Rust-Oleum paint 2x Ultra coverage

Rust-Oleum flat black paint,2 x ultra cover is what I used to paint the frame rails on my Utility Trailer.
This was the first time I used the 2x ultra cover. The paint can as you can see, says one can of 2x equals 2 regular cans of paint.
I was really impressed with this paint.
It never spit on me once. As you may know. 
If the spray can "spits" while painting it really messes up your paint job.
 Great product I will definitely use again.

Make sure to clean the metal

If you start sanding the metal before getting it clean, you will be sanding grease and dirt into the metal and this will cause your paint and primer to wrinkle and cause other problems as well.


I have seen people scratch their head wondering why the primer or paint wrinkled up on them after spraying. The majority of the time is poor metal cleaning.Make metal prep your #1 priority before even thinking about spraying primer or paint.


If you prep the metal correctly you will have a nicely restored painted utility trailer.

Decide to apply paint by brush, rattle can or spray gun

There is a couple of ways to lay down some paint on your utility trailer. You may decide to use a spray gun or brush it on. In my case, I decided to use the Rust-Oleum spray can (rattle Can).One reason I did not use a brush is, first you will need to purchase a decent brush, then buy the paint & also some cleaner (Paint thinner or mineral spirits). Also, you will have to fight the brush marks you will leave when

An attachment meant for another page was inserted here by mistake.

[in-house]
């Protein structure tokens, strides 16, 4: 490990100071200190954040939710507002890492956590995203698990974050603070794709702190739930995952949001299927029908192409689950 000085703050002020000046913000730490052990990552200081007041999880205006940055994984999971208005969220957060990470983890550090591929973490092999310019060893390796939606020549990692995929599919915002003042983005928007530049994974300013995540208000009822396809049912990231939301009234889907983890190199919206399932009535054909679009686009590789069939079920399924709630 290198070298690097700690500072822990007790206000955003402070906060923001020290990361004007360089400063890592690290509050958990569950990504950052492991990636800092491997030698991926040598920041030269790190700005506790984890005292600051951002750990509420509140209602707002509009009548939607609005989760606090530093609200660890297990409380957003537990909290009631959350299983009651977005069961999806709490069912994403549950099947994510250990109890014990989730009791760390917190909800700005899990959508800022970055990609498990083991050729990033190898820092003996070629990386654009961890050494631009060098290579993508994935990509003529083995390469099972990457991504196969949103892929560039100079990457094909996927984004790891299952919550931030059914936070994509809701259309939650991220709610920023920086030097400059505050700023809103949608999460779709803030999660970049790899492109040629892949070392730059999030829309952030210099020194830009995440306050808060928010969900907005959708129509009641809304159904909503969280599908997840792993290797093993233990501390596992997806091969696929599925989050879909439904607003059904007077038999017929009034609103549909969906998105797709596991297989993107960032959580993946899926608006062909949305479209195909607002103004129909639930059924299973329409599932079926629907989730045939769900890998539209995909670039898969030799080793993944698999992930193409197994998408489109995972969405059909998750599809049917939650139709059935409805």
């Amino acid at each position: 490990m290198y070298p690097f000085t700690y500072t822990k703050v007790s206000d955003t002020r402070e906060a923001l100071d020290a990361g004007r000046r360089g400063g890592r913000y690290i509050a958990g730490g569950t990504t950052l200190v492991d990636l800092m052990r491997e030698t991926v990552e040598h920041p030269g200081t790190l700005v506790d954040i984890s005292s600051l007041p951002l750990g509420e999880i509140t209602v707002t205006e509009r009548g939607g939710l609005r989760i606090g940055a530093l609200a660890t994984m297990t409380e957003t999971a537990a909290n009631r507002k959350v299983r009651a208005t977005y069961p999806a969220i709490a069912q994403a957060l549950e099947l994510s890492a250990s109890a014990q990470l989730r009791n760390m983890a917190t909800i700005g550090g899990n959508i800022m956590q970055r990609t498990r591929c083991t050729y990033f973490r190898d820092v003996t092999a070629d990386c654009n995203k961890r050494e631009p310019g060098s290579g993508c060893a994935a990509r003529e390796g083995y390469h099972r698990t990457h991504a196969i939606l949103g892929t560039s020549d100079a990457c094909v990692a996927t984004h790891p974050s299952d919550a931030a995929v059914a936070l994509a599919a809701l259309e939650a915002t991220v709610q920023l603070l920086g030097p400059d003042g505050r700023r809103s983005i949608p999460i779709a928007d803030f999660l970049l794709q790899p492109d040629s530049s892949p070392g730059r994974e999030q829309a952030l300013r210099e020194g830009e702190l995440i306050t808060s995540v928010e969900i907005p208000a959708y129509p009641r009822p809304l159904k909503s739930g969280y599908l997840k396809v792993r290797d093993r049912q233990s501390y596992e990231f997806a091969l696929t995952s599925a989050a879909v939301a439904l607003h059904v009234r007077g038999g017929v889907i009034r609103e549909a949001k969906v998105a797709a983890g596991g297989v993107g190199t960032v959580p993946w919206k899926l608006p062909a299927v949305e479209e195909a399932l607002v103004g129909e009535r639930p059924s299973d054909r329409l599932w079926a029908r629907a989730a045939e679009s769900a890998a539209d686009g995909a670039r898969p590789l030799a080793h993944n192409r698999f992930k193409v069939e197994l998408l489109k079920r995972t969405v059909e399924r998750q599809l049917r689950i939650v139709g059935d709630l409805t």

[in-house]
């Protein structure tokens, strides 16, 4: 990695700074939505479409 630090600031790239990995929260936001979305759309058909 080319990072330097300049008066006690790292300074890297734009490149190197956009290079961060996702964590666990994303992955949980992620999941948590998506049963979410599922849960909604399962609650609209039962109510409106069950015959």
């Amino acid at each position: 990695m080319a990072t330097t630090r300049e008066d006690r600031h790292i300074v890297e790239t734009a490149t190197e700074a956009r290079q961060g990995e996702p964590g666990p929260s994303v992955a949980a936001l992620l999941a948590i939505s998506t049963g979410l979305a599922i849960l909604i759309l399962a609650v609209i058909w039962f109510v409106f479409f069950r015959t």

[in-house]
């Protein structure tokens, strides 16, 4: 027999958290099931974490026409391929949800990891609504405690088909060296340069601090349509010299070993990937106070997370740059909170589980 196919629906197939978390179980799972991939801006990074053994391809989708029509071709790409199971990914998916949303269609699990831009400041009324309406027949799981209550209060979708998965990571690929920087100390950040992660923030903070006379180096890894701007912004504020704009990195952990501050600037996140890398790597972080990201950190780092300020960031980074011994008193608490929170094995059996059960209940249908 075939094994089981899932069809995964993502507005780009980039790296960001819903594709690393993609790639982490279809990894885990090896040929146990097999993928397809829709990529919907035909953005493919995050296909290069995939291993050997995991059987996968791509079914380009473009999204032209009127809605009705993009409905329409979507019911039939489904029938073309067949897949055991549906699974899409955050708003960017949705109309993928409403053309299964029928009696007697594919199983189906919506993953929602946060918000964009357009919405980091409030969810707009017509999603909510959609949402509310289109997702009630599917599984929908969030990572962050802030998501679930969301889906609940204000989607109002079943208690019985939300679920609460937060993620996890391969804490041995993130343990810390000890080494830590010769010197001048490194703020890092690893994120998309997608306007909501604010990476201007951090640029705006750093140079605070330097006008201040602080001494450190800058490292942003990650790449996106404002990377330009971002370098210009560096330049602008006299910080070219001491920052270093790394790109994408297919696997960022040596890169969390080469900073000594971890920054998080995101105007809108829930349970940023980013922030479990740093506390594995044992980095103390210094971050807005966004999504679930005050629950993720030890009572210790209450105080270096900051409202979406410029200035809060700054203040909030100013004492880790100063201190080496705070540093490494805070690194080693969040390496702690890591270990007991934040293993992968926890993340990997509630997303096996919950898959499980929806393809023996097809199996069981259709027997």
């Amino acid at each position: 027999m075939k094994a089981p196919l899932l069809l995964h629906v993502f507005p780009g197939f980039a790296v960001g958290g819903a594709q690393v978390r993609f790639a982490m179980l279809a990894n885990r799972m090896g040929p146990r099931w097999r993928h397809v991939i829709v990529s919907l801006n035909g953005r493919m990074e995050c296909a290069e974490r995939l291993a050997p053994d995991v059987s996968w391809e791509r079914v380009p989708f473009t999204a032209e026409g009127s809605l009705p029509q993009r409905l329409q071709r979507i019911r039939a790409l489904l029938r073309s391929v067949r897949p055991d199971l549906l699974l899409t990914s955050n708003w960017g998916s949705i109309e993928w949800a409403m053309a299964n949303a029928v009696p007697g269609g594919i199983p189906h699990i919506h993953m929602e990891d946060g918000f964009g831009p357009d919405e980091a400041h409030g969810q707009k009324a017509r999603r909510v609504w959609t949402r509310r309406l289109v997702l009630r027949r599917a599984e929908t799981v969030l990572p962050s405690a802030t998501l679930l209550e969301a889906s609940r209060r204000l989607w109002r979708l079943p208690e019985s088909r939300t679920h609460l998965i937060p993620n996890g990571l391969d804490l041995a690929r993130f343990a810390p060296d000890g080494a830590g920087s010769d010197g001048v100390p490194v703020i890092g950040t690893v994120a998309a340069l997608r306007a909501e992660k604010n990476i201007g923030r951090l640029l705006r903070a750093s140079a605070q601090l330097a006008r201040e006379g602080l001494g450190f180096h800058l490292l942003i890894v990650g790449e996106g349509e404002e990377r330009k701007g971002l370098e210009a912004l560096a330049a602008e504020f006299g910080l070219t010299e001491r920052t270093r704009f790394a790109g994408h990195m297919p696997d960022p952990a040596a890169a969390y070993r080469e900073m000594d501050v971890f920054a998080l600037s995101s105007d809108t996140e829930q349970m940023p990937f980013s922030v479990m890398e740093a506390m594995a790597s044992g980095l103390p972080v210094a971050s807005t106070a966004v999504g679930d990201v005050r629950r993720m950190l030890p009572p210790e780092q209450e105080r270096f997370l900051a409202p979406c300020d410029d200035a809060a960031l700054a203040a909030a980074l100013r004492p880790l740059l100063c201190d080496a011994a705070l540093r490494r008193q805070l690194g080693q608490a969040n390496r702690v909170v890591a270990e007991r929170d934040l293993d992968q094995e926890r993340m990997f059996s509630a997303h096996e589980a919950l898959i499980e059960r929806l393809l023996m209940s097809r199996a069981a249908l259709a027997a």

painting steel. More expense and clean up.

Or you can use a spray gun. Most of the time using this method you can make the paint go a lot further than using a rattle can paint. But there will be more work involved and expense.You will now have to get paint thinner and whatever type of paint you buy, will determine what kind of spray gun cleaner to clean the gun after spraying.

But, since it was just a utility trailer, the spray can would be faster and have virtually no clean-up.
As long as the spray can doesn't "spit" you can do a nice paint job.
Just shake and spray. 
Rust Oleum paint, Rust repair

How to get rid of rust on your utility trailer

More than likely you will have the same problem as most do with aging utility trailers. Rust due to the dead paint that's on the frame rails and fenders.
If you're lucky, most will be surface rust, as was on my trailer. If the rust has created holes or other problems (Fenders) it might be best just to purchase you one from Tractor Supply company.

In my youtube video, I show you a couple of good rust removing and rust preventative products to use.
There are several anti-rust preventatives on the market today.
Also, some primers and paints have rust preventatives in them.

Two well-known products are POR15 and Eastwood rust encapsulator. These products allow you to paint over rust. They also help rust prevention as time goes by.
But, if you have access to the rusted area, you will need to at least use sandpaper and scuff up the area for good adhesion.